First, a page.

- Dining Experience: There are call buttons at every table for you to call the waitstaff when you need them. No one comes to ask for your order before you are ready or to give you the check before you are done. Their time isn’t wasted (especially when you can’t understand each other); your time isn’t wasted. Push the button when you need something! Many spots have vending-machine ordering as well so there’s almost no interaction with people (a plus for COVID). Push the button with the photo of what you want, pay, and be seated. Someone will bring it to you or even send it down on a conveyor belt.
- Cheap wine and liquor: Notice that beer is not listed. Since hops are not grown in Japan, they must be imported for the brewing process and that is extremely expensive. That has really held back the craft beer scene in Japan so we pretty much stick to sake, local Asahi beer, and wine. Since there is no alcohol tax, prices are not inflated like the U.S. and you can generally get wine and liquor at stores ~25% cheaper here in Japan. A 6 pack of beer in comparison is between $8-$12 for something cheap like Asahi.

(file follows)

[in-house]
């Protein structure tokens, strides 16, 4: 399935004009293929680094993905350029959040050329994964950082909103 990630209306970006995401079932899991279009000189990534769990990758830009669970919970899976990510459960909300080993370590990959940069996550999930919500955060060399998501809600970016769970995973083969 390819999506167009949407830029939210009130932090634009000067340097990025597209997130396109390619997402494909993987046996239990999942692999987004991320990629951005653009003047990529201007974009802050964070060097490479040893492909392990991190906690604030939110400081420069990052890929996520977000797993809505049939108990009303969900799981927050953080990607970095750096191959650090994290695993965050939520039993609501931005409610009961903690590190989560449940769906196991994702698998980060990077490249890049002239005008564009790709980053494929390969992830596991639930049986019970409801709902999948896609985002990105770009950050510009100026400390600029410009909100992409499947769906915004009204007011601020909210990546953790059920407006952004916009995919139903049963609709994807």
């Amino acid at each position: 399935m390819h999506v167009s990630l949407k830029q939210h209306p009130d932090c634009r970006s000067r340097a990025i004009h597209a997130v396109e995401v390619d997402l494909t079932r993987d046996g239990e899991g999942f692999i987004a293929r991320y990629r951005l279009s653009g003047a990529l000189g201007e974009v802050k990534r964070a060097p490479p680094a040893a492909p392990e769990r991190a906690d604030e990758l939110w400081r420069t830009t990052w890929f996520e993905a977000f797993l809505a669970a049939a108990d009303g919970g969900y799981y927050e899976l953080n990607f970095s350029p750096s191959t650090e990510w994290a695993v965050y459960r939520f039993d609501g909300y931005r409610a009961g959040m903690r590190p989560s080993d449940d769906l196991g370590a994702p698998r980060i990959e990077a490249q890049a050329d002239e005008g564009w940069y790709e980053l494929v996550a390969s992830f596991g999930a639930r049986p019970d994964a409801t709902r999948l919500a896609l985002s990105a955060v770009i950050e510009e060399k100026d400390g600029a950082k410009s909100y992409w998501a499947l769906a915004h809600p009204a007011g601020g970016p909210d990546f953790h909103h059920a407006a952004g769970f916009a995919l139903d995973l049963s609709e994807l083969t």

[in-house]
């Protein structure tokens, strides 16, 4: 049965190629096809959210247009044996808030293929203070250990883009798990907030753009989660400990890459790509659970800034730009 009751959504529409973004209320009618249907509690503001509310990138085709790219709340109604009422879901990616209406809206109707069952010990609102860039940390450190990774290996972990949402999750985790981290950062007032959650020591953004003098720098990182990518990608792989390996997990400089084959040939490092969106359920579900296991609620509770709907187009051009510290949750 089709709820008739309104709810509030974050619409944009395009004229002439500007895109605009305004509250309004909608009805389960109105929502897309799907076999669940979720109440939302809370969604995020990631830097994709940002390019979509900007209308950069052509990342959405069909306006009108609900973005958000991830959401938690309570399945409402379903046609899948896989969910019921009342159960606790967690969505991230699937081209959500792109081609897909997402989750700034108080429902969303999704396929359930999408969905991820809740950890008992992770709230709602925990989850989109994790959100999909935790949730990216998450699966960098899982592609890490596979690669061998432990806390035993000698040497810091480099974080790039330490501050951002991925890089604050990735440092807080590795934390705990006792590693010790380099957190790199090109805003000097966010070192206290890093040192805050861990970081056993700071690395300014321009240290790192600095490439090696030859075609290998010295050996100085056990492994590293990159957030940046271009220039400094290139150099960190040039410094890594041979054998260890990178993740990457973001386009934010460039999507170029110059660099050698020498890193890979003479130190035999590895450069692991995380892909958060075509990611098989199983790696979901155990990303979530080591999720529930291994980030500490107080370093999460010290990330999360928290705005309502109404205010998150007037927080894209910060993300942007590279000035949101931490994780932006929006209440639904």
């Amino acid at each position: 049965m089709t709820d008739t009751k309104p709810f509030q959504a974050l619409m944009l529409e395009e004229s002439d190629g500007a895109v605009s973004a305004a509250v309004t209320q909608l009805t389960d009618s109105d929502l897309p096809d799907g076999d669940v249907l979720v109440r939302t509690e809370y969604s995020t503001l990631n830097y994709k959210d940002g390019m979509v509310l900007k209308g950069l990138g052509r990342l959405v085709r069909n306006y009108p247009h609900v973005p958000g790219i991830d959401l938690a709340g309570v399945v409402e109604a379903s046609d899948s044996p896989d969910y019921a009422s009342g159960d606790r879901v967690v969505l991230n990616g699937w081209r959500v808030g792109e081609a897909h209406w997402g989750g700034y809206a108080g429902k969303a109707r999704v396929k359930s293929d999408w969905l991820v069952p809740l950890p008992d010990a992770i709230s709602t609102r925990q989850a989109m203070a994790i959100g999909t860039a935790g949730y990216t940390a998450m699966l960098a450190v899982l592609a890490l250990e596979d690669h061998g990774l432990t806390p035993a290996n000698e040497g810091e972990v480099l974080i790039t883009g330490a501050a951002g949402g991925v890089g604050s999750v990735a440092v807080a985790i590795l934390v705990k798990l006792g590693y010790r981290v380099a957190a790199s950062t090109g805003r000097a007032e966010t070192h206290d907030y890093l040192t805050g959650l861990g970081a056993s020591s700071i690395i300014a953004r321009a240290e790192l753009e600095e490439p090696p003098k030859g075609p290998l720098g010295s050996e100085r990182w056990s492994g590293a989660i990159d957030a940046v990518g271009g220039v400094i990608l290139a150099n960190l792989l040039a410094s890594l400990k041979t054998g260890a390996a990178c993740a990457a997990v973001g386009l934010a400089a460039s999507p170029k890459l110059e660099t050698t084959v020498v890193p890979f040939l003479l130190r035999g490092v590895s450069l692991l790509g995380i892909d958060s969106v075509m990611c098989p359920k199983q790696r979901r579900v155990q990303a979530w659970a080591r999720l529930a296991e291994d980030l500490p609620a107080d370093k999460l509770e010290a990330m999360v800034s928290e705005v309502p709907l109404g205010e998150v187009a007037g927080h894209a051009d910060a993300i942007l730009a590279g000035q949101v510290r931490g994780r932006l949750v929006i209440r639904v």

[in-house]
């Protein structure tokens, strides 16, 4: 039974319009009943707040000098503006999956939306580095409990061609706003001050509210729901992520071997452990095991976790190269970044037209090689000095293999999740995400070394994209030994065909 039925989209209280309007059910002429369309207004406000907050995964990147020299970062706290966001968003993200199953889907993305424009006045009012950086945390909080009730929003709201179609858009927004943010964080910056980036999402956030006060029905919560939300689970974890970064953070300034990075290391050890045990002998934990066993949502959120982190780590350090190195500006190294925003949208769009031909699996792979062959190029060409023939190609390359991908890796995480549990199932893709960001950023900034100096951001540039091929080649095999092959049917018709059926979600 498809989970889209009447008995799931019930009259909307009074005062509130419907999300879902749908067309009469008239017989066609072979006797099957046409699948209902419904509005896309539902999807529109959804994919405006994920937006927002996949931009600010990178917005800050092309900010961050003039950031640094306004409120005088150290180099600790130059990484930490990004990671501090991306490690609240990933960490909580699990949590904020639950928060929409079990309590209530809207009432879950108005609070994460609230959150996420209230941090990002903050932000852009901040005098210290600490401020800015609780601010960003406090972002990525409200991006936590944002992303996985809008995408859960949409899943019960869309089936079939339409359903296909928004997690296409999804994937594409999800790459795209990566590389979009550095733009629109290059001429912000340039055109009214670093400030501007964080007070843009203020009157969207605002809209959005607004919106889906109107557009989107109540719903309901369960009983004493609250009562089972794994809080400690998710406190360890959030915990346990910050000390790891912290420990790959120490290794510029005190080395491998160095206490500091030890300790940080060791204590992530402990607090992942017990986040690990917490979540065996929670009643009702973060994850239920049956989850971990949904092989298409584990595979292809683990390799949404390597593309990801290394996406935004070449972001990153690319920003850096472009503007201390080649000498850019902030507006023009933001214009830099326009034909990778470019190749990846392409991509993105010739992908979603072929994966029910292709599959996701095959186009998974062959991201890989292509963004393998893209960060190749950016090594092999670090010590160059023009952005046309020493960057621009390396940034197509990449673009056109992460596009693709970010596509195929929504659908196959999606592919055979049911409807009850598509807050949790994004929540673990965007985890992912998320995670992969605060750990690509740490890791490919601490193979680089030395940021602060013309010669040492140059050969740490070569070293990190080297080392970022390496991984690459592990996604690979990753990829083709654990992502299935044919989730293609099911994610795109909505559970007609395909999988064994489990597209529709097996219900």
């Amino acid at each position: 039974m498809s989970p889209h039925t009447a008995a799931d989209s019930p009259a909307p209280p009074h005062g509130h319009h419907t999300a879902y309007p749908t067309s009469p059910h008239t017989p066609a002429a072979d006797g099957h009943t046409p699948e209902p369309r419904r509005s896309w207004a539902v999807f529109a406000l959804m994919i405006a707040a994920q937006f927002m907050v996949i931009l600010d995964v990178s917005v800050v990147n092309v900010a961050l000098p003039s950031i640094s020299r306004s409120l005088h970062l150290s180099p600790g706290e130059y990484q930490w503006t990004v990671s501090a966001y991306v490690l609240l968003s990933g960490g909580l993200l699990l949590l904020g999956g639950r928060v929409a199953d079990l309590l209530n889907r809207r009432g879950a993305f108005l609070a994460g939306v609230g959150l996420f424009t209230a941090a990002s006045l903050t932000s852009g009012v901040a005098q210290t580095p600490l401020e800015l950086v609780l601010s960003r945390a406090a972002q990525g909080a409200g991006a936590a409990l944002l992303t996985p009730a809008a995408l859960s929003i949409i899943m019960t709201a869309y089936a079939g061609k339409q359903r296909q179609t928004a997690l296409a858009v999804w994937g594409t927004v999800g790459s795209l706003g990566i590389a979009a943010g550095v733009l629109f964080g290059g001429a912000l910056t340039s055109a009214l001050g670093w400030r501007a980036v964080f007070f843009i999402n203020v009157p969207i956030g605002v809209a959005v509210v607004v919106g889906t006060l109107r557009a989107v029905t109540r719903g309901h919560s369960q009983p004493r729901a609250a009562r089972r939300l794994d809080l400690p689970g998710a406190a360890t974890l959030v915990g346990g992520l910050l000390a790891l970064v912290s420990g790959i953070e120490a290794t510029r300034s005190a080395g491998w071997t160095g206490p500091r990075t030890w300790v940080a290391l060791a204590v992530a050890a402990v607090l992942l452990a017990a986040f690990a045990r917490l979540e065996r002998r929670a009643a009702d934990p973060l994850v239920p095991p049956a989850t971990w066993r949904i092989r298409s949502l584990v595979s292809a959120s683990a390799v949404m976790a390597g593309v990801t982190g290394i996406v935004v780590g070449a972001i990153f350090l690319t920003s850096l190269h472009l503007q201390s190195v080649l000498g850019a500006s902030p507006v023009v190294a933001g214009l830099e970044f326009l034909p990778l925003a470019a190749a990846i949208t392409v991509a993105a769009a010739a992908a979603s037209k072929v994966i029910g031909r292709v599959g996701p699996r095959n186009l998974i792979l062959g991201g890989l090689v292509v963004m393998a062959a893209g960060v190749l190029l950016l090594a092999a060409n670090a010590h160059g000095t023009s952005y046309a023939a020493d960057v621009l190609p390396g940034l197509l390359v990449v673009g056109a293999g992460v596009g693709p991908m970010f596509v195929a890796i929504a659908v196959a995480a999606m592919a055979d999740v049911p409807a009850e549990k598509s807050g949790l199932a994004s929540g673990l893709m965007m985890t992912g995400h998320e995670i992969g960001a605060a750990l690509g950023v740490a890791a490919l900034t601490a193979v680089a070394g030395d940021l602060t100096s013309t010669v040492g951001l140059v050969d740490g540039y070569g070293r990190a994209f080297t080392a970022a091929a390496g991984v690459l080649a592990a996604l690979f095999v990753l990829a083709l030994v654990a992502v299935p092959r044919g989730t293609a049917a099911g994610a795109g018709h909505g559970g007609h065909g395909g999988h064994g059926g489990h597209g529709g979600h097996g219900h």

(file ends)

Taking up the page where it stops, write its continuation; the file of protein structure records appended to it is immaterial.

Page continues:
- Sake breweries: If there is one thing that the U.S. is sleeping on it is a sake revolution. This by far has been one of our most enjoyable perks of living in Japan. So far, we have been to two sake breweries and try a new bottle (which are the size of a human arm) weekly. The sake breweries are great because they generally have zen gardens, tasting events, and food on site to spend your whole day there. A huge bottle of sake is ~$12. We still have not figured out the flavor profile charts of sake to know what to order. There are so many options here it is like walking into a wine store with no labels on the bottle to know what blend you are getting. I am sure over multiple experiments we will hone our sake skills.